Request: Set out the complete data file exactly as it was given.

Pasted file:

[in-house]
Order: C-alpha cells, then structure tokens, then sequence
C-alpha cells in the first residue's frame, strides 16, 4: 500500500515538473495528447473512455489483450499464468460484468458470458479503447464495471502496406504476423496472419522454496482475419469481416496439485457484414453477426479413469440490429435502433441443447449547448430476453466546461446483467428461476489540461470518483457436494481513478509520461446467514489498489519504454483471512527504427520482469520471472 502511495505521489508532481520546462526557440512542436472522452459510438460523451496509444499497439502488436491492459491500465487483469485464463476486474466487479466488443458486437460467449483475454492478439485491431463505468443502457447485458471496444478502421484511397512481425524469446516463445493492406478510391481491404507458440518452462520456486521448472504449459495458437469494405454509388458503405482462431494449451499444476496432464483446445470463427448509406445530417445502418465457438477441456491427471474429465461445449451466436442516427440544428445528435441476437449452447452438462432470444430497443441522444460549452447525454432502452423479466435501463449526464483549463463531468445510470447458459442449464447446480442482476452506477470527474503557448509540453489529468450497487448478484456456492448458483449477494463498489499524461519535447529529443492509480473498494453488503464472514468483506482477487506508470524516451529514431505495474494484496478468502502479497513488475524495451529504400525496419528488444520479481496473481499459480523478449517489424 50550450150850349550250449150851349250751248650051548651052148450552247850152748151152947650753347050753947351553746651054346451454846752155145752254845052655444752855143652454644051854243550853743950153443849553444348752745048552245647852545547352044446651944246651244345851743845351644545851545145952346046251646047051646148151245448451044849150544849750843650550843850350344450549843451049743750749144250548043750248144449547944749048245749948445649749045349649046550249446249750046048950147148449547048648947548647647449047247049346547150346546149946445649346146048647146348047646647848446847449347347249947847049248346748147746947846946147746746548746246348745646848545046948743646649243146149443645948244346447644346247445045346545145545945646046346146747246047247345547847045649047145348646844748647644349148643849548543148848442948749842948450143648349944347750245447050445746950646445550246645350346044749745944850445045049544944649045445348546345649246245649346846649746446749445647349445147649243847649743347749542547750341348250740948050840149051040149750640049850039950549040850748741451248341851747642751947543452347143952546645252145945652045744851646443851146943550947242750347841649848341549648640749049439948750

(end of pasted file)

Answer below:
[in-house]
Order: C-alpha cells, then structure tokens, then sequence
C-alpha cells in the first residue's frame, strides 16, 4: 500500500515538473495528447473512455489483450499464468460484468458470458479503447464495471502496406504476423496472419522454496482475419469481416496439485457484414453477426479413469440490429435502433441443447449547448430476453466546461446483467428461476489540461470518483457436494481513478509520461446467514489498489519504454483471512527504427520482469520471472 502511495505521489508532481520546462526557440512542436472522452459510438460523451496509444499497439502488436491492459491500465487483469485464463476486474466487479466488443458486437460467449483475454492478439485491431463505468443502457447485458471496444478502421484511397512481425524469446516463445493492406478510391481491404507458440518452462520456486521448472504449459495458437469494405454509388458503405482462431494449451499444476496432464483446445470463427448509406445530417445502418465457438477441456491427471474429465461445449451466436442516427440544428445528435441476437449452447452438462432470444430497443441522444460549452447525454432502452423479466435501463449526464483549463463531468445510470447458459442449464447446480442482476452506477470527474503557448509540453489529468450497487448478484456456492448458483449477494463498489499524461519535447529529443492509480473498494453488503464472514468483506482477487506508470524516451529514431505495474494484496478468502502479497513488475524495451529504400525496419528488444520479481496473481499459480523478449517489424 50550450150850349550250449150851349250751248650051548651052148450552247850152748151152947650753347050753947351553746651054346451454846752155145752254845052655444752855143652454644051854243550853743950153443849553444348752745048552245647852545547352044446651944246651244345851743845351644545851545145952346046251646047051646148151245448451044849150544849750843650550843850350344450549843451049743750749144250548043750248144449547944749048245749948445649749045349649046550249446249750046048950147148449547048648947548647647449047247049346547150346546149946445649346146048647146348047646647848446847449347347249947847049248346748147746947846946147746746548746246348745646848545046948743646649243146149443645948244346447644346247445045346545145545945646046346146747246047247345547847045649047145348646844748647644349148643849548543148848442948749842948450143648349944347750245447050445746950646445550246645350346044749745944850445045049544944649045445348546345649246245649346846649746446749445647349445147649243847649743347749542547750341348250740948050840149051040149750640049850039950549040850748741451248341851747642751947543452347143952546645252145945652045744851646443851146943550947242750347841649848341549648640749049439948750